AMPK Pathway

AMPK is an enzyme that is activated during times of energy depletion, such as those seen during strenuous training and practices. This energy usage leads to a decrease in ATP levels and an increase in AMP levels within the body. This pathway, when activated, mobilizes energy substrates stored within the body in order to sustain performance. AMPK also functions to block the mTOR pathway, as mTOR requires the further use of ATP, or energy, which is exactly what the body is avoiding at this time of increased fatigue. AMPK also improves insulin sensitivity and increases mitochondrial density when activated, which leads to a more efficient utilization of fat for energy during training.

As an explosive athlete, the “switching on” of AMPK must be done methodically. Turning on this pathway continually, when programmed incorrectly, will lead to aerobic adaptations, which can lead to a decrease in explosive performance. However, there are three routes available to activate AMPK, while preventing an aerobic shift of explosive athletes. These three methods to keep explosive power while increasing fat burning capabilities include AMPK activators, intermittent fasting, and high-intensity interval training (HIIT).

AMPK activators are substances, when consumed, lead to a slight stress response within the body. This stress response activates many pathways, one of which is AMPK. By activating this pathway using activators, athletes can increase mitochondrial biogenesis and achieve more efficient fat loss, while keeping their type II, explosive muscle fibers unaffected. Examples of these AMPK activators include green coffee bean, green tea, and resveratrol, along with many more. It is important to realize that more is not always better in supplementation, and that these substances are toxic to the body at high doses, yet assistive at stressing the body in smaller doses.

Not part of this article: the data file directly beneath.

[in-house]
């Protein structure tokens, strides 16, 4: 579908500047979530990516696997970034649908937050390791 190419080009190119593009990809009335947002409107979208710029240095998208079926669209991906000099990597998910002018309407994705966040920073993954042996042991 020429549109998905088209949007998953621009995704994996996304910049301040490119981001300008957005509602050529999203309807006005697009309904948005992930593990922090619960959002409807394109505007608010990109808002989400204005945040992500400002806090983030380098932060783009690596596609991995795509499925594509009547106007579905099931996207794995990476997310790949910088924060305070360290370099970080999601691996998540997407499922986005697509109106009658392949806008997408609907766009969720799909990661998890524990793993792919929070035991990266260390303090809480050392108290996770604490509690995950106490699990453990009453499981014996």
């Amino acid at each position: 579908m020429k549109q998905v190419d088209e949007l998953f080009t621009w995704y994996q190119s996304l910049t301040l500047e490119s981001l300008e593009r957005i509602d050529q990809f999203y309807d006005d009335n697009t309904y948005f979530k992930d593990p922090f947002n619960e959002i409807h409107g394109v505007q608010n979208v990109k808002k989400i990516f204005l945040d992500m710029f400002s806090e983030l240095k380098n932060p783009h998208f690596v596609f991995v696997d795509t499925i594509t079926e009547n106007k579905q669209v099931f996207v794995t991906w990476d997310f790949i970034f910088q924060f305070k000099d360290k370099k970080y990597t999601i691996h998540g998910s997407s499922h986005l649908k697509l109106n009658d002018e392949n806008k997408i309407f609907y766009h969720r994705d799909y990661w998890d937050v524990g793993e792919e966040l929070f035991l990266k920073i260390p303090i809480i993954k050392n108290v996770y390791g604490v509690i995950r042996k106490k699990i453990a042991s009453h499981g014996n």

Intermittent Fasting is another method to activate the AMPK pathway. Restricting caloric intake prior to HIIT increases the amount of fat utilized as an energy substrate, particularly during recovery. Avoiding consumption of calories, particularly carbohydrates, up to two hours post-training will further enhance this fat burning process. Carbohydrates should be avoided prior to, during, and post-training when the goal of an athlete is to decrease body fat. Carbohydrates provide ATP to the body rapidly, meaning the body does not have to produce more mitochondria in order to replenish ATP levels. The mitochondria are a site of fat breakdown within the body, with fewer mitochondria in the body, less fat can be used as an energy source. A half day of fasting, up to 2-3 days per week, can be used to activate the AMPK pathway as well. This will increase the mobilization of fat used as energy within the body. It is important to ensure enough carbohydrates are being consumed throughout the day in order to support training. For this reason, the timing of nutrient intake plays a pivotal role in which pathway, AMPK or mTOR, is activated.

HIIT is one of, if not the, most effective means of increasing mitochondrial production while also maintaining the explosiveness of trained athletes. This low-volume, high-intensity exercise method is much easier on an athlete’s body, particularly their joints, than long-slow aerobic exercise, while also being more specific to an explosive athlete’s metabolic and neuromuscular demands of competition. All of this is accomplished by HIIT programming, all while requiring less time than the long-slow aerobic training protocols. Proper timing of nutrients is an important aspect of this fat-burning training and must always be considered. As discussed above, carbohydrate consumption will blunt the AMPK response and should only be used with appropriate timing. In order to maximize the training effects of HIIT, avoid consuming calories for up to an hour prior to training, especially carbohydrates, during the workout, and for up to two hours post-training. These recommendations will increase the AMPK pathway throughout training and keep it elevated post-training as well, leading to increase fat burning.